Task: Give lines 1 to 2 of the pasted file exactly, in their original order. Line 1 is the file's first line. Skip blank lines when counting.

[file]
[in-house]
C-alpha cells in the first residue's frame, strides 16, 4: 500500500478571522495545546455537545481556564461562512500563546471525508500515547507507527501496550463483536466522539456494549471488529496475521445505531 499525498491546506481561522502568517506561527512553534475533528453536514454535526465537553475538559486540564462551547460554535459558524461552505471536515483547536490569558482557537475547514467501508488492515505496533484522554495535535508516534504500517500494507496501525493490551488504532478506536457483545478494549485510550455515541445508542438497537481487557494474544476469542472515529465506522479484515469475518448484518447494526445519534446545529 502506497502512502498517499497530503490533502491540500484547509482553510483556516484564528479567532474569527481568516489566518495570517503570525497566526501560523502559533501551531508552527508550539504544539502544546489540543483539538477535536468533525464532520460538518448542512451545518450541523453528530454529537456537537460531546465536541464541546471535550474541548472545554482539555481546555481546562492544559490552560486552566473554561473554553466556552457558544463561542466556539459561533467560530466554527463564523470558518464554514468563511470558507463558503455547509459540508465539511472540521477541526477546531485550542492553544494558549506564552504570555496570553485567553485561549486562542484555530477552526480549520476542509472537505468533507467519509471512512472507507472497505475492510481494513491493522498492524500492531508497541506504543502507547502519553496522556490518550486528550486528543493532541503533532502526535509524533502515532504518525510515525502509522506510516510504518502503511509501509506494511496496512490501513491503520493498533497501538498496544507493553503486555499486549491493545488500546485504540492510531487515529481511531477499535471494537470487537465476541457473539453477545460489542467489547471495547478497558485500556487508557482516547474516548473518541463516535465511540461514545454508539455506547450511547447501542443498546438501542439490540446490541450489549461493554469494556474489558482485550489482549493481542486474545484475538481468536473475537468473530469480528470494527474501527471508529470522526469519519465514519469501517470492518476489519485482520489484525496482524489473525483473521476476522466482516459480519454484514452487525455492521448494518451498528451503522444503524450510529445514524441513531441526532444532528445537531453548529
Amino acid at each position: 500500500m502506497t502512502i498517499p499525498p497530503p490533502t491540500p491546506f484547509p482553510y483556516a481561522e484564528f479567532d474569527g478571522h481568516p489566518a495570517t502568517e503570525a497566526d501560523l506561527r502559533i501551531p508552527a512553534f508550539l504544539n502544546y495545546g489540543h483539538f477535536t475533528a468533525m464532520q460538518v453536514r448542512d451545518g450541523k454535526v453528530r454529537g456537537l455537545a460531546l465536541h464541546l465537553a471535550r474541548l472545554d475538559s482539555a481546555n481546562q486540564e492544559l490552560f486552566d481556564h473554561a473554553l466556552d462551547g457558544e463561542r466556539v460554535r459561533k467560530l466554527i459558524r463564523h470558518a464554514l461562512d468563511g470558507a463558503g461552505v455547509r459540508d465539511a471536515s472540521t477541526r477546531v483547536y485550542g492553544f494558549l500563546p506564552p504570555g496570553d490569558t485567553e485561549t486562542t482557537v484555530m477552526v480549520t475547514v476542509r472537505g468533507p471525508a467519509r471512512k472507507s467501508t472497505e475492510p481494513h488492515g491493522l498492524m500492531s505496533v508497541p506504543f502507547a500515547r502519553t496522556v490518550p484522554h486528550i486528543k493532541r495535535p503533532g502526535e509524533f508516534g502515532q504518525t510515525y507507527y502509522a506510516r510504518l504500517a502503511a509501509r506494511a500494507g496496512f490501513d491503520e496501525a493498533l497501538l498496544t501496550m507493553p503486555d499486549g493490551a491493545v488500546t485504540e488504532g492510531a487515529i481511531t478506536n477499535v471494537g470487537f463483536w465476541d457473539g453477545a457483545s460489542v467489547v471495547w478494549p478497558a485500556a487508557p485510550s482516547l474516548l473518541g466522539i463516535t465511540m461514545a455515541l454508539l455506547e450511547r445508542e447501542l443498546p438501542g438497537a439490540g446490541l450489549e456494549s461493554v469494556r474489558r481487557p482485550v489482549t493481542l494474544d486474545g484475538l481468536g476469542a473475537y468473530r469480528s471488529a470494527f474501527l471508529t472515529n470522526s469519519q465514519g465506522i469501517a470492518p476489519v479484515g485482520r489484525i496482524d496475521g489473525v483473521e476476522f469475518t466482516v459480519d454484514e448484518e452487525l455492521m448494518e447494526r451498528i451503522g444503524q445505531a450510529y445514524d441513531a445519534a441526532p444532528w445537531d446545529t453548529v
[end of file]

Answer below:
[in-house]
C-alpha cells in the first residue's frame, strides 16, 4: 500500500478571522495545546455537545481556564461562512500563546471525508500515547507507527501496550463483536466522539456494549471488529496475521445505531 499525498491546506481561522502568517506561527512553534475533528453536514454535526465537553475538559486540564462551547460554535459558524461552505471536515483547536490569558482557537475547514467501508488492515505496533484522554495535535508516534504500517500494507496501525493490551488504532478506536457483545478494549485510550455515541445508542438497537481487557494474544476469542472515529465506522479484515469475518448484518447494526445519534446545529 502506497502512502498517499497530503490533502491540500484547509482553510483556516484564528479567532474569527481568516489566518495570517503570525497566526501560523502559533501551531508552527508550539504544539502544546489540543483539538477535536468533525464532520460538518448542512451545518450541523453528530454529537456537537460531546465536541464541546471535550474541548472545554482539555481546555481546562492544559490552560486552566473554561473554553466556552457558544463561542466556539459561533467560530466554527463564523470558518464554514468563511470558507463558503455547509459540508465539511472540521477541526477546531485550542492553544494558549506564552504570555496570553485567553485561549486562542484555530477552526480549520476542509472537505468533507467519509471512512472507507472497505475492510481494513491493522498492524500492531508497541506504543502507547502519553496522556490518550486528550486528543493532541503533532502526535509524533502515532504518525510515525502509522506510516510504518502503511509501509506494511496496512490501513491503520493498533497501538498496544507493553503486555499486549491493545488500546485504540492510531487515529481511531477499535471494537470487537465476541457473539453477545460489542467489547471495547478497558485500556487508557482516547474516548473518541463516535465511540461514545454508539455506547450511547447501542443498546438501542439490540446490541450489549461493554469494556474489558482485550489482549493481542486474545484475538481468536473475537468473530469480528470494527474501527471508529470522526469519519465514519469501517470492518476489519485482520489484525496482524489473525483473521476476522466482516459480519454484514452487525455492521448494518451498528451503522444503524450510529445514524441513531441526532444532528445537531453548529